# Circuit analysis on op-amp with no negative feedback

In this diagram, there's an op-amp with no negative feedback. What is V+ (voltage at positive end of op-amp)?

I'm self-learning circuits, and a resource I'm using says V+ = V3 / 2R. However, I don't understand why it's V3 / 2R. I know V3 is the voltage source thus there's the V3 there, but why isn't it V3 / 2 for example?

• It is V3/2 - dump that (un)learning resource. Commented Dec 5, 2016 at 14:04
• Related (not duplicate): Can I use LM324 as a Schmitt trigger? Commented Dec 5, 2016 at 20:27

The source you are using is wrong. You know because the units are wrong -- a voltage divided by a resistance is a current, not a voltage. The correct expression is yielded using voltage division: $\frac{V_3 \cdot R}{R+R}$, which reduces to $\frac{V_3}{2}$. Notice now that the units are $\frac{Volt \cdot Ohms}{Ohms}$, or volts, and everything is consistent.

Good catch.

• Thank you for reducing 100% of my cognitive dissonance!!! Awesome, circuits make a whole lotta more sense now! Commented Dec 5, 2016 at 14:17

Laura - because you have mentioned "self-learning", here are some additional hints for you:

• The result V3/2 is correct - as long as you are allowed to assume an infinite input resistance at the non-inverting opamp input terminal. Normally, this is the case if the external resistors are in the lower to mid kOhm range. Otherwise this input resistance Rin is to be considered in parallel to the grounded resistor R.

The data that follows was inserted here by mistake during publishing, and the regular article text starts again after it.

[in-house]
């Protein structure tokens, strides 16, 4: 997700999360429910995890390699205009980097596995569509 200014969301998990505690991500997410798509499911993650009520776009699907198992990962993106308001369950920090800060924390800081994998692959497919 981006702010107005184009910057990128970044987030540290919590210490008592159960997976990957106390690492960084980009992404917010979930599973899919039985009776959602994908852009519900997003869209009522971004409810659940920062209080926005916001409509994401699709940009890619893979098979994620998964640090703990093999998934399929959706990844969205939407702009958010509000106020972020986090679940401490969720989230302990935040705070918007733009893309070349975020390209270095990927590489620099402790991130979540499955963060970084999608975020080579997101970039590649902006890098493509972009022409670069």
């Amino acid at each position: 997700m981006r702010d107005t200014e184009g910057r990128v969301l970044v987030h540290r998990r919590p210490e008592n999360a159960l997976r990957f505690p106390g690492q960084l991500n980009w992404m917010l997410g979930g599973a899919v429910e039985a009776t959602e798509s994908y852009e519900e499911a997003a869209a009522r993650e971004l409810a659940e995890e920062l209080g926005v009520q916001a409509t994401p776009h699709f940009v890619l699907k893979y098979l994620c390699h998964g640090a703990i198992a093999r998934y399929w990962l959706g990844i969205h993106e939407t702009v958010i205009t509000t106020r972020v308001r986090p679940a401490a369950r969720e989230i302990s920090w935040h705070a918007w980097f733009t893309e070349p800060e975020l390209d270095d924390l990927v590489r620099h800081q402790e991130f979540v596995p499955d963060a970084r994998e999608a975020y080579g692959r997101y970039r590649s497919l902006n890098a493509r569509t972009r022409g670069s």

• Furthermore, please realize that such an opamp application (without negative feeedback for setting the desired gain value) has no practical meaning for amplication purposes because the device does not work in its linear region. The reason: An unavoidable input imbalance causes an input DC offset voltage, which appears at the output - multiplied with the very large open-loop gain (app. 1E5). As a result, the DC output voltage saturates and is at the upper or lower supply voltage rail. This effect is also drastically reduced using negative feedback.

• It has plenty of practical meaning as a comparator. Commented Dec 5, 2016 at 14:36
• Yes - you are right. I should say "as an amplifier". Thank you.
– LvW
Commented Dec 5, 2016 at 15:00
• Note that the effective input resistance of an op-amp used as a comparator may be much lower than that of the same op-amp operating in it's linear region. In some cases the op-amp may even be damaged by excessive input currents. Commented Dec 5, 2016 at 15:48
• Theoretically it should operate as a comparator (but some op-amps suffer from phase inversion (also called phase reversal), and there would be a problem with the missing input hysteresis) - I think your answer still doesn't read as if covering that scenario (or rather excluding it) - perhaps "amplication purposes" should be emphasised somehow(?). Commented Dec 5, 2016 at 20:17
• "amplication purposes"? Don't you mean "amplification purposes"? Commented Dec 5, 2016 at 20:19